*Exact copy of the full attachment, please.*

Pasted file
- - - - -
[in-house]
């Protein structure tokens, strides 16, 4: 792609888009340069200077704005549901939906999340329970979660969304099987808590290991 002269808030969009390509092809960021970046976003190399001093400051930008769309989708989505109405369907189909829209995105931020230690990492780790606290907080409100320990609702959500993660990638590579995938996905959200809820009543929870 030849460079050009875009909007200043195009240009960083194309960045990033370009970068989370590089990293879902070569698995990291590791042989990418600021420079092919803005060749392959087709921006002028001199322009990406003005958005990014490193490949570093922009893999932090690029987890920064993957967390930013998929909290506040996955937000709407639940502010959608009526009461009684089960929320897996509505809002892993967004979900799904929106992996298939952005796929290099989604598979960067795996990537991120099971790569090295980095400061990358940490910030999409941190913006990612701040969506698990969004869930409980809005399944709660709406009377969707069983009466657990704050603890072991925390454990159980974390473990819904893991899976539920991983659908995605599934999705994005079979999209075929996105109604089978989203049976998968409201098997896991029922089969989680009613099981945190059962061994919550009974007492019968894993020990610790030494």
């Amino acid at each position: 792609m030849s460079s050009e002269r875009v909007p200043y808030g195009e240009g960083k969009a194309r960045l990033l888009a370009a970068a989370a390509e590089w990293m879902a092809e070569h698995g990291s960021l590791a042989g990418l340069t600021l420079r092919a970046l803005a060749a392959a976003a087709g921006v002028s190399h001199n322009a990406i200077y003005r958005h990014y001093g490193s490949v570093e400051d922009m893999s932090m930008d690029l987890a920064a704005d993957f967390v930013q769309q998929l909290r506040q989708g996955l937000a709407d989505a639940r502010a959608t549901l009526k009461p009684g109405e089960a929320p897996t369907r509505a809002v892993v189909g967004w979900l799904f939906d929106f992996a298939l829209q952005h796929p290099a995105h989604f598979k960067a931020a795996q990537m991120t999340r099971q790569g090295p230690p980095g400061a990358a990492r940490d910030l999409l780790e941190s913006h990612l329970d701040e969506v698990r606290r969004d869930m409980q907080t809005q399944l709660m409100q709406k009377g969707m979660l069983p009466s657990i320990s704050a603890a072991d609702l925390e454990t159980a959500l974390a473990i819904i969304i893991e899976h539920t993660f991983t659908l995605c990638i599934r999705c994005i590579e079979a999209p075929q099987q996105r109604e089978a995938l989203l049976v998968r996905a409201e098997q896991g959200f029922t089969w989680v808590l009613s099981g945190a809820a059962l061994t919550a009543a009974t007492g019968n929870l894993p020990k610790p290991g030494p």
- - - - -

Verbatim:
[in-house]
């Protein structure tokens, strides 16, 4: 792609888009340069200077704005549901939906999340329970979660969304099987808590290991 002269808030969009390509092809960021970046976003190399001093400051930008769309989708989505109405369907189909829209995105931020230690990492780790606290907080409100320990609702959500993660990638590579995938996905959200809820009543929870 030849460079050009875009909007200043195009240009960083194309960045990033370009970068989370590089990293879902070569698995990291590791042989990418600021420079092919803005060749392959087709921006002028001199322009990406003005958005990014490193490949570093922009893999932090690029987890920064993957967390930013998929909290506040996955937000709407639940502010959608009526009461009684089960929320897996509505809002892993967004979900799904929106992996298939952005796929290099989604598979960067795996990537991120099971790569090295980095400061990358940490910030999409941190913006990612701040969506698990969004869930409980809005399944709660709406009377969707069983009466657990704050603890072991925390454990159980974390473990819904893991899976539920991983659908995605599934999705994005079979999209075929996105109604089978989203049976998968409201098997896991029922089969989680009613099981945190059962061994919550009974007492019968894993020990610790030494």
């Amino acid at each position: 792609m030849s460079s050009e002269r875009v909007p200043y808030g195009e240009g960083k969009a194309r960045l990033l888009a370009a970068a989370a390509e590089w990293m879902a092809e070569h698995g990291s960021l590791a042989g990418l340069t600021l420079r092919a970046l803005a060749a392959a976003a087709g921006v002028s190399h001199n322009a990406i200077y003005r958005h990014y001093g490193s490949v570093e400051d922009m893999s932090m930008d690029l987890a920064a704005d993957f967390v930013q769309q998929l909290r506040q989708g996955l937000a709407d989505a639940r502010a959608t549901l009526k009461p009684g109405e089960a929320p897996t369907r509505a809002v892993v189909g967004w979900l799904f939906d929106f992996a298939l829209q952005h796929p290099a995105h989604f598979k960067a931020a795996q990537m991120t999340r099971q790569g090295p230690p980095g400061a990358a990492r940490d910030l999409l780790e941190s913006h990612l329970d701040e969506v698990r606290r969004d869930m409980q907080t809005q399944l709660m409100q709406k009377g969707m979660l069983p009466s657990i320990s704050a603890a072991d609702l925390e454990t159980a959500l974390a473990i819904i969304i893991e899976h539920t993660f991983t659908l995605c990638i599934r999705c994005i590579e079979a999209p075929q099987q996105r109604e089978a995938l989203l049976v998968r996905a409201e098997q896991g959200f029922t089969w989680v808590l009613s099981g945190a809820a059962l061994t919550a009543a009974t007492g019968n929870l894993p020990k610790p290991g030494p």